A wrestling match takes only seven minutes. Yet in those seven minutes, so much can go wrong.
It’s another afternoon practice for the 34 members of the Mercyhurst wrestling team; a practice that is sure to leave some hunched over trying to catch their breath. As the wrestlers huddle up before practice, it is evident that something isn’t quite right; someone is missing.
Redshirt Senior Eric Fulmer is sidelined to start the season due to injuries.
“It’s awful not to be out there on the mat. It’s especially tough because I am one of the captains. How am I supposed to lead by example when I can’t even go out on the mat?” Fulmer said.
With one year to go in his college wrestling career, Fulmer will have to make the best out of the situation.
“Even though I can’t wrestle right now, I still want to be there for my teammates. If that means going to every practice and standing off to the side, I am fine with that,” Fulmer said.
But to understand how Fulmer got to this point, it is necessary to know how last year’s season ended.
Tough way to end the season
It happened at Mercyhurst’s last match of the 2010-11 season. They were taking on their rivals West Liberty University. Following a loss at 174 pounds., Mercyhurst was relying on a big win from the 184-pounder Fulmer. He was the second-ranked wrestler in the region and had already knocked off the fifth ranked wrestler in the country and a former All-American.
On this night he was up against Derrick Williams, a good wrestler in his own right.
The match started slowly, with both wrestlers waiting to see who would make the first move.
Before anyone knew, it the two were down on the mat, and it was in that moment, in that seven minute span, that all that hard work would be lost.
“I basically went to break him down and throw my hips in, which required me to straighten my leg out, and as soon as I straightened my leg out, it popped. I didn’t think I was in trouble; it was a position I had been in a thousand times. But as soon as I heard my knee pop, I said there goes my season,” Fulmer. said.
The injuries pile up
Fulmer’s injuries included a tear in his posterior cruciate ligament and posterior lateral complex that would require reconstructive surgery.
His recovery was anything but fun.
He had to keep his knee in a brace for four months, unable to straighten his leg. He spent another five months on crutches, and he continues to go through extensive therapy to get his knee back into wrestling shape. Injuries have become a common theme in Fulmer’s wrestling career.
He has not wrestled a full season since his freshman year at St. Andrews University in North Carolina. After taking a redshirt in his first year at Mercyhurst, Fulmer expected to make a big impact by cracking the starting line-up. But prior to the season he noticed that something wasn’t right.
One side of his back was bigger than the other, and at times he would feel a burning sensation, while also frequently losing his grip strength.
After a visit to the doctor, Fulmer learned that he had four bulging discs in his neck, and his season was over before it even got started.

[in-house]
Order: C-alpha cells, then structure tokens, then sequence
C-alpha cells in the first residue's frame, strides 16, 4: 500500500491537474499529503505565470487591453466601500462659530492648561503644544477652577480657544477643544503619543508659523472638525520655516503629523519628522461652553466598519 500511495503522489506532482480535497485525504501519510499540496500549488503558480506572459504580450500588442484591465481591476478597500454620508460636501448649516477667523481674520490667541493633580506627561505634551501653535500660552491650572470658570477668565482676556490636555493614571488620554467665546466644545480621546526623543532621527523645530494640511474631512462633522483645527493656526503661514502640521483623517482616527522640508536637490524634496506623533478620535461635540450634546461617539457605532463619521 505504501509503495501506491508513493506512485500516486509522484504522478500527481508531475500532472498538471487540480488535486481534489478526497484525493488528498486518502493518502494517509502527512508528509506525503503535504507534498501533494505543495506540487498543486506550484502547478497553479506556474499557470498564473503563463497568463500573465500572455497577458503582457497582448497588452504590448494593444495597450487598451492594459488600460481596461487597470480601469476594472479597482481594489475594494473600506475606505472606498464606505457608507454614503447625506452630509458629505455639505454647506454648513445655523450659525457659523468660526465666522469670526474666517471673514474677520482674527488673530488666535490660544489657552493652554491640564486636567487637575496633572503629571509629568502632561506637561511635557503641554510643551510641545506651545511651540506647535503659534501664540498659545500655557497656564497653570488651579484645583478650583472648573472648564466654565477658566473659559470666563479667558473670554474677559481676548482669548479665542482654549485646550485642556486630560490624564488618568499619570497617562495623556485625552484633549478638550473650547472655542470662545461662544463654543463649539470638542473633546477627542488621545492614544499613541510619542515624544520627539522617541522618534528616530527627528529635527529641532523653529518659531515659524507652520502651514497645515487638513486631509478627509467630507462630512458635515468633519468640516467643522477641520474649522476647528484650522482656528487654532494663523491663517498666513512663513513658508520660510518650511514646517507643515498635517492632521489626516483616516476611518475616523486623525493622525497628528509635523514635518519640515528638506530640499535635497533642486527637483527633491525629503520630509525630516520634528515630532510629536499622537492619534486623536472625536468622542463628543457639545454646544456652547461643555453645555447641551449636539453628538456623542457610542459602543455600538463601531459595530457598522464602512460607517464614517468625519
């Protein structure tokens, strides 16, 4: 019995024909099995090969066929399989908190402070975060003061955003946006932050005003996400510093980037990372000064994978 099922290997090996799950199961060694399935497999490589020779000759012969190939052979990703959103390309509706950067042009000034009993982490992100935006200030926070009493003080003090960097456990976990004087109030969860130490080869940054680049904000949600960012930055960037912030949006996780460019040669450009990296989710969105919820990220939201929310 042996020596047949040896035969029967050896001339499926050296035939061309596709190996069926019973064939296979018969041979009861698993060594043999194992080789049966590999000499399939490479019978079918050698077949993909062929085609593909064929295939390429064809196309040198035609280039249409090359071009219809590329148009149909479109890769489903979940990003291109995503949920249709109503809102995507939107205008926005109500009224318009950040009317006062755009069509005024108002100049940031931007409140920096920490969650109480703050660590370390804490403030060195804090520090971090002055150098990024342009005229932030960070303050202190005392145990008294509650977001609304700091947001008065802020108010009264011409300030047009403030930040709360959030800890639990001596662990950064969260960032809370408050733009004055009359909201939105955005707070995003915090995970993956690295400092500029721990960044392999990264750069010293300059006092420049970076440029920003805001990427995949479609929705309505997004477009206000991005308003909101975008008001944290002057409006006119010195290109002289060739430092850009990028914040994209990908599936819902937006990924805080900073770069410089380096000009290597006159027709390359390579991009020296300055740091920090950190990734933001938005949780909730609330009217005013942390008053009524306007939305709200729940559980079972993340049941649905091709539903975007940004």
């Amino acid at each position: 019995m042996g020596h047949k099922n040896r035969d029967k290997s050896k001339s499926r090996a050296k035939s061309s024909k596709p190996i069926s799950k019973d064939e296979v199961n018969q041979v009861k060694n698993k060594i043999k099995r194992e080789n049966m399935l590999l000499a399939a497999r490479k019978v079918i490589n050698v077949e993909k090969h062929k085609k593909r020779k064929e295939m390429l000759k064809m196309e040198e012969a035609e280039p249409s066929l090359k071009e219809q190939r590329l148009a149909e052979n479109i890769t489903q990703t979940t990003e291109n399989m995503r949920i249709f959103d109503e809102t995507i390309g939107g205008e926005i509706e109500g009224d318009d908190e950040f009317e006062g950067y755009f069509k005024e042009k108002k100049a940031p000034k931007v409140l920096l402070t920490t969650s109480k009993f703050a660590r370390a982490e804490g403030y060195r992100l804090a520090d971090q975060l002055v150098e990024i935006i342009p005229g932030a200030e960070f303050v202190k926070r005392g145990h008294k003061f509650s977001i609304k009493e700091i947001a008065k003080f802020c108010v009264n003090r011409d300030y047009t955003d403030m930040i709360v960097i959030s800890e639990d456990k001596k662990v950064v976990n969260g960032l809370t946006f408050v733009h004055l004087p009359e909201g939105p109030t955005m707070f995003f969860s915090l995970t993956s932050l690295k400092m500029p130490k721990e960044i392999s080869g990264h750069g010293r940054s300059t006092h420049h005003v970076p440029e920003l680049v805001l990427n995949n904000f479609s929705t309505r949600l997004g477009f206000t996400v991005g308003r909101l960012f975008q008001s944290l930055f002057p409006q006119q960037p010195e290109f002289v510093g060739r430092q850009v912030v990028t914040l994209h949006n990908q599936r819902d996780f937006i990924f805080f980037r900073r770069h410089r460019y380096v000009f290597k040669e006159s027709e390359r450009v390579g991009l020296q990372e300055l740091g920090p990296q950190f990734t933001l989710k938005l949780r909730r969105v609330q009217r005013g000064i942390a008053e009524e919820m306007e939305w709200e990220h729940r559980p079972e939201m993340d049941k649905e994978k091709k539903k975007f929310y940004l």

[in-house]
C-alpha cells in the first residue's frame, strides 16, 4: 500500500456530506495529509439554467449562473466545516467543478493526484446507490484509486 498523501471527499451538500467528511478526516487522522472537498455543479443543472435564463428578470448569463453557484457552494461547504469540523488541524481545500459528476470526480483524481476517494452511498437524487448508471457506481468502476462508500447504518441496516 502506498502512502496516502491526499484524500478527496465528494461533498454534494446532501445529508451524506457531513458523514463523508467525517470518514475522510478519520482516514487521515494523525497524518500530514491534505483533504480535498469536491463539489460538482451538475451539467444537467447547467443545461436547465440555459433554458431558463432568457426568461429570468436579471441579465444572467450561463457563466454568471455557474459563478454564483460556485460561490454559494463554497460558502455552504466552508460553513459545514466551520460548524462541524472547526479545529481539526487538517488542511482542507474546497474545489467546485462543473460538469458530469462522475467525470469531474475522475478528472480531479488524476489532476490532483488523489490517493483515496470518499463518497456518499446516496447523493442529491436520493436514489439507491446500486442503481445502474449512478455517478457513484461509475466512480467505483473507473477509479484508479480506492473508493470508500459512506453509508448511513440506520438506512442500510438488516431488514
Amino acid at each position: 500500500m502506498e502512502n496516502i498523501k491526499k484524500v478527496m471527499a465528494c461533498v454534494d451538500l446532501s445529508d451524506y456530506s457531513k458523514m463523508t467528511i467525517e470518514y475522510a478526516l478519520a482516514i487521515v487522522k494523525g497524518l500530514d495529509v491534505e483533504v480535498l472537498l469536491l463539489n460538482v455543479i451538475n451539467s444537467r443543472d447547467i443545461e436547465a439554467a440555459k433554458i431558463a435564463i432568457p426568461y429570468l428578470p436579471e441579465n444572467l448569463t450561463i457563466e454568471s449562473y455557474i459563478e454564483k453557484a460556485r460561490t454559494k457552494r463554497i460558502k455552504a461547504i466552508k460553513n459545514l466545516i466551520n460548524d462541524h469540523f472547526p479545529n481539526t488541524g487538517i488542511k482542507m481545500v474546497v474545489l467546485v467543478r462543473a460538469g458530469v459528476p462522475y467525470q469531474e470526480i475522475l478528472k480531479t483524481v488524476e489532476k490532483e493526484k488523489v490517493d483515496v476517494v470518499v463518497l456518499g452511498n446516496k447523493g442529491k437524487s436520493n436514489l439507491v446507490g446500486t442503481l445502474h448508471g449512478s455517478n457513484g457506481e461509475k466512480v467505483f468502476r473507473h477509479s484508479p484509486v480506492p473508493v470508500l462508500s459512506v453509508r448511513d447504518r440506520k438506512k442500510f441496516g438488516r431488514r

That wouldn’t even be the worst of the news.
After visiting a total of three neurologists, Fulmer’s dreams had taken another major blow, as they all told him that it was very likely that he would never wrestle again.
Fulmer had two choices; he could call it quits and give up on the sport that he had dedicated his life to since he was five, or he could wrestle through the injury and make one last run at the title that had eluded him. It didn’t take long for him to make his decision. He wasn’t going to let an injury end his wrestling career.
“It was a tough decision to make, but I couldn’t worry about the consequences. I had to do what I felt was best for me,” Fulmer said.
At first, everything was going as planned.
Fulmer had become one of the top wrestlers in the country, and it looked as if this was his year to make a run at a national championship. At least until the West Liberty match last year.
The long road to recovery
Every time he steps on the mat, he knows that it could be his last.One mistake and his college wrestling career is over.
Fulmer says that he tries not to dwell on that.
“I don’t think about that. It just motivates me more, and I go out and work as hard as I can. You can’t think like that, because you will go out not to lose, instead of going out and trying to win,” Fulmer said.
He continues to work out on a daily basis, waiting for that doctor’s appointment this month when he will find out if he will be able to wrestle this year.
“I know that I don’t have any control over the situation, but I believe that if I continue to work hard that everything will work out in the end,” Fulmer said.
If he is cleared by his doctors he will be back in time for the national duals and will have a little more than half a season to prepare for the national tournament.
Fulmer knows that there is no guarantee that he will be cleared to wrestle, but he doesn’t like to let thoughts like that creep into his mind. He instead believes that he has to stay positive and keep on working as if he were going to wrestle tomorrow.
If all goes well and Fulmer is able to step back on the mat, he will have one thing going in his favor.
“I have been through an injury likes this. I’ve missed a whole year already and came back and wrestled to my potential. I think it will make it a bit easier.” Fulmer said.
Fulmer says that there is only one thing that motivates him to get back on the mat.
“When I envision myself with my hand raised on that mat in Colorado, being a national champion and realizing all my hard work has finally paid off. Once that happens I’ll be able to rest easy.”